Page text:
Pain management is an aspect of medicine and health care involving relief of pain (pain relief, analgesia, pain control) in various dimensions, from acute and simple to chronic and challenging. Most physicians and other health professionals provide some pain control in the normal course of their practice, and for the more complex instances of pain, they also call on additional help from a specific medical specialty devoted to pain, which is called pain medicine.
Pain management often uses a multidisciplinary approach for easing the suffering and improving the quality of life of anyone experiencing pain, whether acute pain or chronic pain. Relief of pain in general (analgesia) is often an acute affair, whereas managing chronic pain requires additional dimensions.
A typical multidisciplinary pain management team may include: medical practitioners, pharmacists, clinical psychologists, physiotherapists, occupational therapists, recreational therapists, physician assistants, nurses, and dentists. The team may also include other mental health specialists and massage therapists. Pain sometimes resolves quickly once the underlying trauma or pathology has healed, and is treated by one practitioner, with drugs such as pain relievers (analgesics) and occasionally also anxiolytics.
Effective management of chronic (long-term) pain, however, frequently requires the coordinated efforts of the pain management team. Effective pain management does not always mean total eradication of all pain. Rather, it often means achieving adequate quality of life in the presence of pain, through any combination of lessening the pain and/or better understanding it and being able to live happily despite it. Medicine treats injuries and diseases to support and speed healing. It treats distressing symptoms such as pain and discomfort to reduce any suffering during treatment, healing, and dying.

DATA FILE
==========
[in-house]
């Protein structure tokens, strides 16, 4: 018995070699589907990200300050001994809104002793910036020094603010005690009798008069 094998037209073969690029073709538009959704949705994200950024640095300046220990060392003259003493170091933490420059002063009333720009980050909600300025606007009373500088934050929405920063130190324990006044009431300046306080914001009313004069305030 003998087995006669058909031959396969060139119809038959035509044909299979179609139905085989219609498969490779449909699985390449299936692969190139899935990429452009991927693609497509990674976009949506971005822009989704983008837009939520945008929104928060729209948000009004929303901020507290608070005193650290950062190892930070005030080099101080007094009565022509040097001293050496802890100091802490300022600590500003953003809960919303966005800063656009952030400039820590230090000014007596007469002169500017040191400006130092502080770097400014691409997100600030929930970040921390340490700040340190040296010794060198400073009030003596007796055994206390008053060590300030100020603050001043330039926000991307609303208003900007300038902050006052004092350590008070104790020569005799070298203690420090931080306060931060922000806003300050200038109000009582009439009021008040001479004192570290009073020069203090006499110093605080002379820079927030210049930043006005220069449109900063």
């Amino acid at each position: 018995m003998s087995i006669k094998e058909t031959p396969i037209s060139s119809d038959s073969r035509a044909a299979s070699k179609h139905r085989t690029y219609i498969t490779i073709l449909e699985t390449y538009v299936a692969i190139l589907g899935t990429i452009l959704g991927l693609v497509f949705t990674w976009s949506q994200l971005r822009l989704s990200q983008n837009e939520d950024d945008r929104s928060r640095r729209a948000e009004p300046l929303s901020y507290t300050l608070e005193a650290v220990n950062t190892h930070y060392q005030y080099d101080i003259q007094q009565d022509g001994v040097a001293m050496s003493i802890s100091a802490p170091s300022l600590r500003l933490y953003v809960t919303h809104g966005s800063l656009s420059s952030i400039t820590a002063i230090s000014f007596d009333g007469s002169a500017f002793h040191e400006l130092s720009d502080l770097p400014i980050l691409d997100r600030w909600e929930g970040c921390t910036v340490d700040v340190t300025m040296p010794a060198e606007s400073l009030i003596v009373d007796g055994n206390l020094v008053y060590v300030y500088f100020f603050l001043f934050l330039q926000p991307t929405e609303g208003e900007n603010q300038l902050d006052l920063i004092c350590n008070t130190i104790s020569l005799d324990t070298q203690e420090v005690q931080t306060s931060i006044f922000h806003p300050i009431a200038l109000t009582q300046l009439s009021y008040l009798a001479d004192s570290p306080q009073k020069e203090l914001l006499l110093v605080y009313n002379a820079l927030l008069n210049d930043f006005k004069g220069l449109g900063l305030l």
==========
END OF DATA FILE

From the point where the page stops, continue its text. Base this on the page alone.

The task of medicine is to relieve suffering under three circumstances. The first is when a painful injury or pathology is resistant to treatment and persists. The second is when pain persists after the injury or pathology has healed. Finally, the third circumstance is when medical science cannot identify the cause of pain. Treatment approaches to chronic pain include pharmacological measures, such as analgesics (pain killer drugs), antidepressants, and anticonvulsants; interventional procedures, physical therapy, physical exercise, application of ice or heat; and psychological measures, such as biofeedback and cognitive behavioral therapy.